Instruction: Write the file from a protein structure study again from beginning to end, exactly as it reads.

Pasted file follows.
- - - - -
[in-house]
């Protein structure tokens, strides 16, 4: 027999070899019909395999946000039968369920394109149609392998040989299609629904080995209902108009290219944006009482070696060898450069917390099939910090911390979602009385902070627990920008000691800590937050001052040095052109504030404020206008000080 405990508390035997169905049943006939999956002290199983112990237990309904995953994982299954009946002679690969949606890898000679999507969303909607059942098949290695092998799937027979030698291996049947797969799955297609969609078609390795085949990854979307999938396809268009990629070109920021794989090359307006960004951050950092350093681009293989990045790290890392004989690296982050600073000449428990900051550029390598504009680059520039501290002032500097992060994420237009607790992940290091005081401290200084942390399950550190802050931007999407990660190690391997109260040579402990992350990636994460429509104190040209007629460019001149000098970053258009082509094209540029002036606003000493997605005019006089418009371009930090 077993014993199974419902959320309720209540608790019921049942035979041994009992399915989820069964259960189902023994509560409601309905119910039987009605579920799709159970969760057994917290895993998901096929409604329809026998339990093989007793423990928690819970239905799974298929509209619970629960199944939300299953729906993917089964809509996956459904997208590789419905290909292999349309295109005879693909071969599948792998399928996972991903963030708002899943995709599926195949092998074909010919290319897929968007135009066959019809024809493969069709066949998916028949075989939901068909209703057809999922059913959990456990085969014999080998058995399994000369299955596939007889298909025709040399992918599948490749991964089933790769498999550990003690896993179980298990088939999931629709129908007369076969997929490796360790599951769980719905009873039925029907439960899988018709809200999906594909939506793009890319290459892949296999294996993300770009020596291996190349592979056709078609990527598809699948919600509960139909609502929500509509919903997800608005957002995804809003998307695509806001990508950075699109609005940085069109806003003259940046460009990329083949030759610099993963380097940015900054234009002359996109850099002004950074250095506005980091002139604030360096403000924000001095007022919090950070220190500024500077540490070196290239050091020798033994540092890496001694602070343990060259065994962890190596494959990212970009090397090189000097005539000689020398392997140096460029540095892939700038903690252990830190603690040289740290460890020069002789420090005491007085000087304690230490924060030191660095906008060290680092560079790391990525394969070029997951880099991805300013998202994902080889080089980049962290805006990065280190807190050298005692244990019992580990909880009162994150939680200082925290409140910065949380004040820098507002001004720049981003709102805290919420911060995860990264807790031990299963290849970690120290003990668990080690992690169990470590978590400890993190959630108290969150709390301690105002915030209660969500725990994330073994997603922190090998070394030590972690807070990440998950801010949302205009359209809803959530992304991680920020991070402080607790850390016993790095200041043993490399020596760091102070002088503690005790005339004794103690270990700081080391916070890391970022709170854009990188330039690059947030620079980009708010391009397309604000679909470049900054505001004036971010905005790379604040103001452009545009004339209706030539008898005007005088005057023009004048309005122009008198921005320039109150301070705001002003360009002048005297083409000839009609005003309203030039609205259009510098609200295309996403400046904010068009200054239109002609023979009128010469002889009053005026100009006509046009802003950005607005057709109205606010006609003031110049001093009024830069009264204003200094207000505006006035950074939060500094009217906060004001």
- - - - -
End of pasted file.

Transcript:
[in-house]
């Protein structure tokens, strides 16, 4: 027999070899019909395999946000039968369920394109149609392998040989299609629904080995209902108009290219944006009482070696060898450069917390099939910090911390979602009385902070627990920008000691800590937050001052040095052109504030404020206008000080 405990508390035997169905049943006939999956002290199983112990237990309904995953994982299954009946002679690969949606890898000679999507969303909607059942098949290695092998799937027979030698291996049947797969799955297609969609078609390795085949990854979307999938396809268009990629070109920021794989090359307006960004951050950092350093681009293989990045790290890392004989690296982050600073000449428990900051550029390598504009680059520039501290002032500097992060994420237009607790992940290091005081401290200084942390399950550190802050931007999407990660190690391997109260040579402990992350990636994460429509104190040209007629460019001149000098970053258009082509094209540029002036606003000493997605005019006089418009371009930090 077993014993199974419902959320309720209540608790019921049942035979041994009992399915989820069964259960189902023994509560409601309905119910039987009605579920799709159970969760057994917290895993998901096929409604329809026998339990093989007793423990928690819970239905799974298929509209619970629960199944939300299953729906993917089964809509996956459904997208590789419905290909292999349309295109005879693909071969599948792998399928996972991903963030708002899943995709599926195949092998074909010919290319897929968007135009066959019809024809493969069709066949998916028949075989939901068909209703057809999922059913959990456990085969014999080998058995399994000369299955596939007889298909025709040399992918599948490749991964089933790769498999550990003690896993179980298990088939999931629709129908007369076969997929490796360790599951769980719905009873039925029907439960899988018709809200999906594909939506793009890319290459892949296999294996993300770009020596291996190349592979056709078609990527598809699948919600509960139909609502929500509509919903997800608005957002995804809003998307695509806001990508950075699109609005940085069109806003003259940046460009990329083949030759610099993963380097940015900054234009002359996109850099002004950074250095506005980091002139604030360096403000924000001095007022919090950070220190500024500077540490070196290239050091020798033994540092890496001694602070343990060259065994962890190596494959990212970009090397090189000097005539000689020398392997140096460029540095892939700038903690252990830190603690040289740290460890020069002789420090005491007085000087304690230490924060030191660095906008060290680092560079790391990525394969070029997951880099991805300013998202994902080889080089980049962290805006990065280190807190050298005692244990019992580990909880009162994150939680200082925290409140910065949380004040820098507002001004720049981003709102805290919420911060995860990264807790031990299963290849970690120290003990668990080690992690169990470590978590400890993190959630108290969150709390301690105002915030209660969500725990994330073994997603922190090998070394030590972690807070990440998950801010949302205009359209809803959530992304991680920020991070402080607790850390016993790095200041043993490399020596760091102070002088503690005790005339004794103690270990700081080391916070890391970022709170854009990188330039690059947030620079980009708010391009397309604000679909470049900054505001004036971010905005790379604040103001452009545009004339209706030539008898005007005088005057023009004048309005122009008198921005320039109150301070705001002003360009002048005297083409000839009609005003309203030039609205259009510098609200295309996403400046904010068009200054239109002609023979009128010469002889009053005026100009006509046009802003950005607005057709109205606010006609003031110049001093009024830069009264204003200094207000505006006035950074939060500094009217906060004001």